Octavia Hill, the social landlady
Octavia Hill connected housing with several other concerns that reoccur throughout her career: childhood and learning, the importance of work and the values of the home. In doing so she would both improve the environment and raise aspirations through insisting on the cleanliness of the corridors and common parts at the same time as she would evict the drunk, deal with the rowdy, take care in selecting new residents and, as opportunities presented themselves, reduce the extent of overcrowding.
A sound financial base was a necessary part of her scheme, but it was not sufficient for the achievement of her broader ambitions. To make ‘lives noble, homes happy and family life good’ required more than careful property management. This was to be achieved through a mixture of individual interest and what would now be termed community development work built around the tenancy relationship. A playground for the children of tenants was fundamental to the first experiment and over the years the schemes of support grew to include libraries, community halls, crafts, concerts, country visits with residents, a passionate care for aesthetics and the appearance and context of her housing schemes, and an engagement with young people. All were legitimised from the base of a tenancy relationship, which Octavia Hill considered so important that she once described its impact as being ultimately more important to the lives of those housed than that of teachers.
Looking back on Octavia Hill’s methods today, the all-embracing holistic approach of the early days, with a single manager dealing with both the property and the people, was always going to have limitations. The simplicity of the early scheme stands in stark contrast to the complexity of current provision, which is both more comprehensive in scope and has more sophisticated standards, but in turn has become atomised and distributed among agencies. No longer can a single individual have the influence that the Octavia Hill method was built on. Now a host of different organisations and services exist in a complex web of provision, regulation and funding combining effectively — at least on a good day — to provide a mix of support and provision that includes social workers, occupational therapists, surveyors, employment advisers and others. Our additions to the system have achieved much progress, but they cast a shadow of complexity that precludes the all-encompassing ambition of the original personal touch.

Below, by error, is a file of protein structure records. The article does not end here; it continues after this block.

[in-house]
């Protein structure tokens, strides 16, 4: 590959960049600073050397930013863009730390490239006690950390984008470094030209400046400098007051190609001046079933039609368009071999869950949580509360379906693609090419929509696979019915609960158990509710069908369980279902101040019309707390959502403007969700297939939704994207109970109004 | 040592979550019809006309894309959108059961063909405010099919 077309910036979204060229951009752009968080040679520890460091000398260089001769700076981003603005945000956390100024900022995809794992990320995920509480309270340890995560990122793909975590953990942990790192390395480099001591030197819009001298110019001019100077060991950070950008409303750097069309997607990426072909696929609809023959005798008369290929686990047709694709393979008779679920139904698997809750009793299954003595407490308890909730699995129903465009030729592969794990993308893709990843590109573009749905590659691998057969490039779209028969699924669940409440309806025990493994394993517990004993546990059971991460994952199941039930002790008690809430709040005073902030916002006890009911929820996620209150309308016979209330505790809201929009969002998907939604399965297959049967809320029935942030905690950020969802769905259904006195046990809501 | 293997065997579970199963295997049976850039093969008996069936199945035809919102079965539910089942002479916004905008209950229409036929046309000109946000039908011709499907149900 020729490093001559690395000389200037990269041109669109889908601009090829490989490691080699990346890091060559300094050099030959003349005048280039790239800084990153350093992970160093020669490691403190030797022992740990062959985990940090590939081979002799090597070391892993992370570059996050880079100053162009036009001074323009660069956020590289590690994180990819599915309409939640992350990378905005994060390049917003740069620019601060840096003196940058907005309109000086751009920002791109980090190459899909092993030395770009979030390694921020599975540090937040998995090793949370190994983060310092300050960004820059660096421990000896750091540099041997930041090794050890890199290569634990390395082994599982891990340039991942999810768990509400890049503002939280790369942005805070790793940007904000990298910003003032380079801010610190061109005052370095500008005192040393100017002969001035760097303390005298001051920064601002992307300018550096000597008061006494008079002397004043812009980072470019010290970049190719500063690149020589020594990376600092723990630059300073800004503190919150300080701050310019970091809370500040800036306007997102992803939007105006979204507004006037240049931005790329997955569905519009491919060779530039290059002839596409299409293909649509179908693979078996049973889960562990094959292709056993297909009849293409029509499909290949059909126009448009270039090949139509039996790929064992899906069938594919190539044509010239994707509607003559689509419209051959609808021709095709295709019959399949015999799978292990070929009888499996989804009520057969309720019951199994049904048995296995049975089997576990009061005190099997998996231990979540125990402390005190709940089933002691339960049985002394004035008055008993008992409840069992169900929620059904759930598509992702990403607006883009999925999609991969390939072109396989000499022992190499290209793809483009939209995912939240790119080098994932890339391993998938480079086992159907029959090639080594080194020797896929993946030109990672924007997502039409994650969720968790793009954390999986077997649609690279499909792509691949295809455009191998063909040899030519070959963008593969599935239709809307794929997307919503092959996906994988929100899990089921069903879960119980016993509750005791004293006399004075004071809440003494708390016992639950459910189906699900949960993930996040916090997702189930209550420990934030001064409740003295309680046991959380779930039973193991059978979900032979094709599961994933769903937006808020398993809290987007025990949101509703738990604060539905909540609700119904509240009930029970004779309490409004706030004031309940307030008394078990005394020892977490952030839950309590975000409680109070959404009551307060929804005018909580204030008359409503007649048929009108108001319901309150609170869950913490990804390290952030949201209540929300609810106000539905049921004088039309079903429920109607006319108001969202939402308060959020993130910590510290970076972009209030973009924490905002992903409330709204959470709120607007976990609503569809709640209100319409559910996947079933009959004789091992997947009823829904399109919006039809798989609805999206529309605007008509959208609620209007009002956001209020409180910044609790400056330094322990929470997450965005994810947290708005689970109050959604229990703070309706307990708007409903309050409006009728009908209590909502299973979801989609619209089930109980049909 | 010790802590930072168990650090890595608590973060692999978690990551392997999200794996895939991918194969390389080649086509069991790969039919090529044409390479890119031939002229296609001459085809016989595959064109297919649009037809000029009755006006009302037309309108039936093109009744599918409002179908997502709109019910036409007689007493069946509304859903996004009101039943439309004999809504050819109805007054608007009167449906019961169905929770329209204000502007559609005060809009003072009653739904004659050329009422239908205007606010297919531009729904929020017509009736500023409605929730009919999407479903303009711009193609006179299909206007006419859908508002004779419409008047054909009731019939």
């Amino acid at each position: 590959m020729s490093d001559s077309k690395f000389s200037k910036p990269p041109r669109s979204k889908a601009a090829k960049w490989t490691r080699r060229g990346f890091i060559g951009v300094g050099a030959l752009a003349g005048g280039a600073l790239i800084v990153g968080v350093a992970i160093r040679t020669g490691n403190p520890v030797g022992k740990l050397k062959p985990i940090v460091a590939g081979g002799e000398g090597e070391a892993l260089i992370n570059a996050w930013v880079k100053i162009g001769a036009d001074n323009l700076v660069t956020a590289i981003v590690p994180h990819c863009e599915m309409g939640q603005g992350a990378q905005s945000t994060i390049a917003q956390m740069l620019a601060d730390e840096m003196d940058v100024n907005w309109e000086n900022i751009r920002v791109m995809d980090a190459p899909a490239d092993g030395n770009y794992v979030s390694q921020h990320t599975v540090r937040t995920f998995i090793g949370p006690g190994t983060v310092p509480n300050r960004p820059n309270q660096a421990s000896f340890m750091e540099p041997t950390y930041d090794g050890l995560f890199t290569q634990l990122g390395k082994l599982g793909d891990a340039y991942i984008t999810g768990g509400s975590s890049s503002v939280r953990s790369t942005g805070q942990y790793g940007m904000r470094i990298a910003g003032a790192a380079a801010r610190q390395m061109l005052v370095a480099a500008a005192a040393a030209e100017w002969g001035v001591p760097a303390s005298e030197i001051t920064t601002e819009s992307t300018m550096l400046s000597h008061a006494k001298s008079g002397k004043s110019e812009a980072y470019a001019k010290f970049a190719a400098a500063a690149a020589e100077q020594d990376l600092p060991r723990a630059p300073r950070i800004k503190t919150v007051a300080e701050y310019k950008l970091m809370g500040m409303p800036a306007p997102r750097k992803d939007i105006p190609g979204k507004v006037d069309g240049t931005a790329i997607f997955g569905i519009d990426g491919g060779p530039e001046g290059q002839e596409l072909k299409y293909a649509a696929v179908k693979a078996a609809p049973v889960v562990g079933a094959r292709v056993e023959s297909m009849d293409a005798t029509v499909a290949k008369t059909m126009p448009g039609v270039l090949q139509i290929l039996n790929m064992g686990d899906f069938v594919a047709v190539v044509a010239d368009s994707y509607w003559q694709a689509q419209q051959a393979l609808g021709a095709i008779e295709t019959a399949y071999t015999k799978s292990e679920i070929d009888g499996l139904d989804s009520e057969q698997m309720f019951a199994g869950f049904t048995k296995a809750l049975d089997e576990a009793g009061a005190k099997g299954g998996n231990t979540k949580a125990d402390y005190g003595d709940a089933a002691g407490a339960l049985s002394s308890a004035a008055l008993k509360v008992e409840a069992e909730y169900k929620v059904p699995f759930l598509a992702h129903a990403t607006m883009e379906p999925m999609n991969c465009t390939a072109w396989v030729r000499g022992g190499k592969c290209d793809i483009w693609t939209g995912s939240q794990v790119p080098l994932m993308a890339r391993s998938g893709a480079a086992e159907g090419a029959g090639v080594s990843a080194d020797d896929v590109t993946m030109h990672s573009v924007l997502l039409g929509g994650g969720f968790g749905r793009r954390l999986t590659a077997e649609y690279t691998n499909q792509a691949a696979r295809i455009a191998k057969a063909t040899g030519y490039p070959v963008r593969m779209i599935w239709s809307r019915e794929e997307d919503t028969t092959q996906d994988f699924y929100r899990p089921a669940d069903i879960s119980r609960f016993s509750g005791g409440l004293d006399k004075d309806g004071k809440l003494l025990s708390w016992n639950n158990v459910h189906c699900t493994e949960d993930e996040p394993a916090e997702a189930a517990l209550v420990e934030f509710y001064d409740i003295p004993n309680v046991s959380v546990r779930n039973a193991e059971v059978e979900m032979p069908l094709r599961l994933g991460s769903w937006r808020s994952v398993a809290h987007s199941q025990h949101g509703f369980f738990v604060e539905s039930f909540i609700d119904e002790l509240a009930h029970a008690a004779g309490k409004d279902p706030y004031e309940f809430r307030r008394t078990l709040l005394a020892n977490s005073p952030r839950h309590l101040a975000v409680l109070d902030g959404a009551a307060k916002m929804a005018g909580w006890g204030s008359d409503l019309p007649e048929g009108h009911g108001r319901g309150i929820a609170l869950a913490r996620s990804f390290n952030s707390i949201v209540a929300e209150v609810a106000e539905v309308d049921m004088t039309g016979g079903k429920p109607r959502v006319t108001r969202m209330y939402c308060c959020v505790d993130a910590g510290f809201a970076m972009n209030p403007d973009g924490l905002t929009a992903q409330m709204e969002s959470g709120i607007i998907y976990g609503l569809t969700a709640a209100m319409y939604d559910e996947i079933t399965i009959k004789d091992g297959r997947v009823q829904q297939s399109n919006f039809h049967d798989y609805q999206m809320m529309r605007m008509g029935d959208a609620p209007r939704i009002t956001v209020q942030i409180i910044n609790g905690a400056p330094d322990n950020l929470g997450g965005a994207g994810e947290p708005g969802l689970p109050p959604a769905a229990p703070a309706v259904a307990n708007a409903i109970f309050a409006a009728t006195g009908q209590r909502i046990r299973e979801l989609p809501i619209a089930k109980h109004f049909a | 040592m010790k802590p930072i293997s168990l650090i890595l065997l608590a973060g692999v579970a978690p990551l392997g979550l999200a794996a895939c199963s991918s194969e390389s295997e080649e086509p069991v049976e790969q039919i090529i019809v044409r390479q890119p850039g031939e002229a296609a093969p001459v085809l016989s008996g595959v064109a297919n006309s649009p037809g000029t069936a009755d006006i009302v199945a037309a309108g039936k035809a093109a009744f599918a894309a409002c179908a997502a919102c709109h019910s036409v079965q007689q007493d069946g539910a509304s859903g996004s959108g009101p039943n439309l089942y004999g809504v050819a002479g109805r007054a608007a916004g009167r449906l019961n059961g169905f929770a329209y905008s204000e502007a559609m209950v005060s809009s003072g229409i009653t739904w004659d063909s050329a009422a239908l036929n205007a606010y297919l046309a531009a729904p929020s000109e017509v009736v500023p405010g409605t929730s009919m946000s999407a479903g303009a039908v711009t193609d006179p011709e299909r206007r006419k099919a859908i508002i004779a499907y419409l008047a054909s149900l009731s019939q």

However, hidden behind the complexity of this more interdependent world there remains, in the work of many housing associations, a strong commitment to the founding principles of the Octavia Hill method. The importance of sound finances in pursuit not of profit but social improvement is what associations still aspire to achieve. The work of associations is necessarily founded on the same commercial reality of collecting rents, managing costs and persuading banks and bond-holders to invest. But the wider role, the social purpose, remains as strong, if not stronger than ever as almost without exception associations embrace the idea of a wider community function.
Octavia Housing owns and continues to manage many of Octavia Hill’s original properties, and it is an example of how the spirit of Octavia Hill’s approach and many of her practices remain relevant today. We are actively engaged in the community, providing day-centres, holidays for the elderly, gardening and cookery lessons, youth activities, back-to-work advice, financial advice and more. This range of community work, diverse, independently funded and usually at a local scale is often unseen by the wider public gaze, but it is the true legacy of Octavia Hill’s housing work and the manner by which associations continue to honour her spirit.
This extract is taken from 'Octavia Hill's influence on social housing today', the fifth chapter in the Demos collection The Enduring Relevance of Octavia Hill.